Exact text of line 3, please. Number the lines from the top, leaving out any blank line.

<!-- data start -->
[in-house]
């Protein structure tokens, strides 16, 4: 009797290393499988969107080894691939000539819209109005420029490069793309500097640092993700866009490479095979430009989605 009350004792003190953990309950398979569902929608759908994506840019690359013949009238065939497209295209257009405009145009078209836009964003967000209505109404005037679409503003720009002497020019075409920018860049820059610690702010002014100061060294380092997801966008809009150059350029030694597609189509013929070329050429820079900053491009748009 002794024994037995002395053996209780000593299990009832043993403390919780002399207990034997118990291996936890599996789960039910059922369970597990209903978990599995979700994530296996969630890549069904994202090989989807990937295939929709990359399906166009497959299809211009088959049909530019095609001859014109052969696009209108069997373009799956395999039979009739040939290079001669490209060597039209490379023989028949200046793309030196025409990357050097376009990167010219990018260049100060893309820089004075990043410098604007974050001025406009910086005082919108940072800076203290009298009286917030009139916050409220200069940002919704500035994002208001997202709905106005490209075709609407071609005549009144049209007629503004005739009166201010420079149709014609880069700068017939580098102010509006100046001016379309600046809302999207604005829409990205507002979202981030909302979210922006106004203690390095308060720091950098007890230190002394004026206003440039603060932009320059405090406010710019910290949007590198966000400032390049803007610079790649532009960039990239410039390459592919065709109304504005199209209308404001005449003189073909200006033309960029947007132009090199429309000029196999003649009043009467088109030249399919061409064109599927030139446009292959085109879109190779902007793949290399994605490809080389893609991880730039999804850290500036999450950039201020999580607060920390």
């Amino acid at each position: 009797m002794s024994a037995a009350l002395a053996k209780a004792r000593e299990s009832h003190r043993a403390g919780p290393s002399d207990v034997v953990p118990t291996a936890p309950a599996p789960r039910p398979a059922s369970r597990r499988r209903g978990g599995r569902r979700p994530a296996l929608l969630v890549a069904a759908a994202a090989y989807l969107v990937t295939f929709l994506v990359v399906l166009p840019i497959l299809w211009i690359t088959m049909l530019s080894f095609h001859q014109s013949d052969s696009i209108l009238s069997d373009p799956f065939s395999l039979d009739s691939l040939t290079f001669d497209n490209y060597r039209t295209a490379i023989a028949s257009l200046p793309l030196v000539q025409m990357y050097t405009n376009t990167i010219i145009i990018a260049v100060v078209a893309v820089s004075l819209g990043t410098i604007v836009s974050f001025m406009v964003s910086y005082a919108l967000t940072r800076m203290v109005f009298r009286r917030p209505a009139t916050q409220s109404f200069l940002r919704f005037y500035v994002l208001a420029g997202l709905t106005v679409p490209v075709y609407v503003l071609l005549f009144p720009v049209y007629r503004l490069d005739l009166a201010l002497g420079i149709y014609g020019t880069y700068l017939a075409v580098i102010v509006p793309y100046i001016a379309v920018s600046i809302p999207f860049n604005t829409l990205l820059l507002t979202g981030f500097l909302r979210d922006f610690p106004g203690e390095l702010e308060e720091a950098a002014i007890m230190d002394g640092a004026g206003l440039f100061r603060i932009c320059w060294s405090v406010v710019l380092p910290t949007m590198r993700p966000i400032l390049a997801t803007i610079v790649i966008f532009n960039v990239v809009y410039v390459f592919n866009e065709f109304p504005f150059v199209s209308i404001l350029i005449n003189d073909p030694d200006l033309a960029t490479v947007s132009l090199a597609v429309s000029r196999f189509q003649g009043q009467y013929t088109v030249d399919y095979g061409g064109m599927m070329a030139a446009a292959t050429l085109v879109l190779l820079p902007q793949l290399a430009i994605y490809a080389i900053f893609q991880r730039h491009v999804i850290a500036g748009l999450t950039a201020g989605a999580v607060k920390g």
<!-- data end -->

């Amino acid at each position: 009797m002794s024994a037995a009350l002395a053996k209780a004792r000593e299990s009832h003190r043993a403390g919780p290393s002399d207990v034997v953990p118990t291996a936890p309950a599996p789960r039910p398979a059922s369970r597990r499988r209903g978990g599995r569902r979700p994530a296996l929608l969630v890549a069904a759908a994202a090989y989807l969107v990937t295939f929709l994506v990359v399906l166009p840019i497959l299809w211009i690359t088959m049909l530019s080894f095609h001859q014109s013949d052969s696009i209108l009238s069997d373009p799956f065939s395999l039979d009739s691939l040939t290079f001669d497209n490209y060597r039209t295209a490379i023989a028949s257009l200046p793309l030196v000539q025409m990357y050097t405009n376009t990167i010219i145009i990018a260049v100060v078209a893309v820089s004075l819209g990043t410098i604007v836009s974050f001025m406009v964003s910086y005082a919108l967000t940072r800076m203290v109005f009298r009286r917030p209505a009139t916050q409220s109404f200069l940002r919704f005037y500035v994002l208001a420029g997202l709905t106005v679409p490209v075709y609407v503003l071609l005549f009144p720009v049209y007629r503004l490069d005739l009166a201010l002497g420079i149709y014609g020019t880069y700068l017939a075409v580098i102010v509006p793309y100046i001016a379309v920018s600046i809302p999207f860049n604005t829409l990205l820059l507002t979202g981030f500097l909302r979210d922006f610690p106004g203690e390095l702010e308060e720091a950098a002014i007890m230190d002394g640092a004026g206003l440039f100061r603060i932009c320059w060294s405090v406010v710019l380092p910290t949007m590198r993700p966000i400032l390049a997801t803007i610079v790649i966008f532009n960039v990239v809009y410039v390459f592919n866009e065709f109304p504005f150059v199209s209308i404001l350029i005449n003189d073909p030694d200006l033309a960029t490479v947007s132009l090199a597609v429309s000029r196999f189509q003649g009043q009467y013929t088109v030249d399919y095979g061409g064109m599927m070329a030139a446009a292959t050429l085109v879109l190779l820079p902007q793949l290399a430009i994605y490809a080389i900053f893609q991880r730039h491009v999804i850290a500036g748009l999450t950039a201020g989605a999580v607060k920390g």